The Office of the Superintendent of Financial Institutions Canada has recently published the Guide to Intervention for Federally Regulated Private Pension Plans. The following is a brief summary of the Guide and the reasons behind its publication.
OSFI has discretionary powers under the Pension Benefits Standards Act, 1985 to intervene in the management of federally-regulated private pension plans. The purpose of such intervention is to respond to problems with a pension plan that could adversely affect the benefits accruing to plan members, former members and other beneficiaries.
The Guide is intended to increase awareness among federally-regulated plan administrators and employers of the circumstances in which OSFI may intervene in a pension plan. In addition, the Guide explains what form such intervention might take.
As its name would suggest, the Guide is merely a guide – OFSI will consider the facts of a specific case when deciding 1) whether or not to intervene, and 2) the degree of intervention (if any). In other words, the Guide provides plan administrators and employers with some useful information, but the Guide is not binding on OSFI.
The Guide identifies five different degrees of intervention known as “stages”, which are labeled 0 to 4. The degree of intervention associated with any given stage is commensurate with a plan’s level of risk – the greater the risk, the greater the intervention. Stage 0 intervention is generally reserved for low risk plans, whereas stage 4 typically applies to situations involving potential permanent insolvency. OSFI assesses a plan’s risk (known as the Composite Risk Rating or “CRR”) in accordance with its Risk Assessment Framework for Federally Regulated Pension Plans.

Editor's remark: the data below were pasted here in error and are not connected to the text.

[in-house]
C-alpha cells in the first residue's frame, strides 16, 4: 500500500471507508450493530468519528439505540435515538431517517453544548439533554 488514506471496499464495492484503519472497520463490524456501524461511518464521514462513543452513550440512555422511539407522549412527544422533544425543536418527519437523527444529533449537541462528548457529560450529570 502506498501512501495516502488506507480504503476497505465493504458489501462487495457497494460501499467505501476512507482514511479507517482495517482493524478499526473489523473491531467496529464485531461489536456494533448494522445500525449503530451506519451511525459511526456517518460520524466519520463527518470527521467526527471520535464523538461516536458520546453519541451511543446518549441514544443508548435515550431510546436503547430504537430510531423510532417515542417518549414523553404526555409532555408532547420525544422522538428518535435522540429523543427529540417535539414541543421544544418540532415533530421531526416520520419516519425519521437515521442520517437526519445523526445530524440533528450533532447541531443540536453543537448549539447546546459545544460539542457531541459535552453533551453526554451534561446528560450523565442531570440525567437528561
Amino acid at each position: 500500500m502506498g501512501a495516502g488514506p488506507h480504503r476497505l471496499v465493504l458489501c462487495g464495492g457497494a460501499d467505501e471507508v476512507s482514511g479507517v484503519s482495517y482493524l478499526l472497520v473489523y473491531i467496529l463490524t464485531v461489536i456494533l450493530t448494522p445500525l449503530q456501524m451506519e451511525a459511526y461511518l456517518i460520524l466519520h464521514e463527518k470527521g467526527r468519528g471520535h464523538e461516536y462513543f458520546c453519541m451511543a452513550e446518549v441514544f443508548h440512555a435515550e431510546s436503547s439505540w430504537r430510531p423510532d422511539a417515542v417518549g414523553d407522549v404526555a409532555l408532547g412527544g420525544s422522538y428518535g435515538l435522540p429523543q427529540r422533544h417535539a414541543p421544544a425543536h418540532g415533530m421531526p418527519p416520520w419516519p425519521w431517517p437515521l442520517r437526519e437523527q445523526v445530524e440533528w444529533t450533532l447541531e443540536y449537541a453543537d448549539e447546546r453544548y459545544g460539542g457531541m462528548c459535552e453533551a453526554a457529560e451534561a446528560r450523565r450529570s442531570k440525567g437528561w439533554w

Stage 0 applies to plans that are on firm financial footing and that, typically, would have a CRR of “Low” or “Moderate”. Where this is the case, OSFI merely monitors. The deficiencies at this stage are within the plan administrator’s ability to correct.
A plan with minor deficiencies would typically be subject to Stage 1 intervention. Plans at this stage would generally have a CRR of “Moderate” or “Above Average.” If left unchecked these deficiencies could lead to bigger problems down the road. As with Stage 0, the deficiencies will generally be within the plan administrator’s ability to resolve. For its part, OSFI will increase its monitoring and will obtain more information about the plan and sponsor.
Stage 2 applies where there is a risk to solvency that threatens the security of plan members’ benefits. Prompt intervention is required in order to prevent the situation from worsening. Stage 2 intervention typically applies to plans with a CRR of “Above Average” or “High.” At Stage 2, OSFI will intensify its monitoring and may direct the administrator to take certain actions (such as holding a meeting with plan members).
Stage 3 intervention may occur where there are material and immediate threats to members’ benefits. At this stage, OSFI works with the plan administrator in order to prevent loss of members’ benefits. Plans at this stage generally have a CRR of “Above-Average” or “High”.
Stage 4 intervention applies where there is no possibility of the employer fully funding the plan. At this stage, OSFI intervenes in order to assist with the plan’s winding-up.
The above is a summary of the Guide. For a stage-by-stage account of the various degrees of OSFI intervention, please refer to the Guide (viewable online at http://www.osfi-bsif.gc.ca).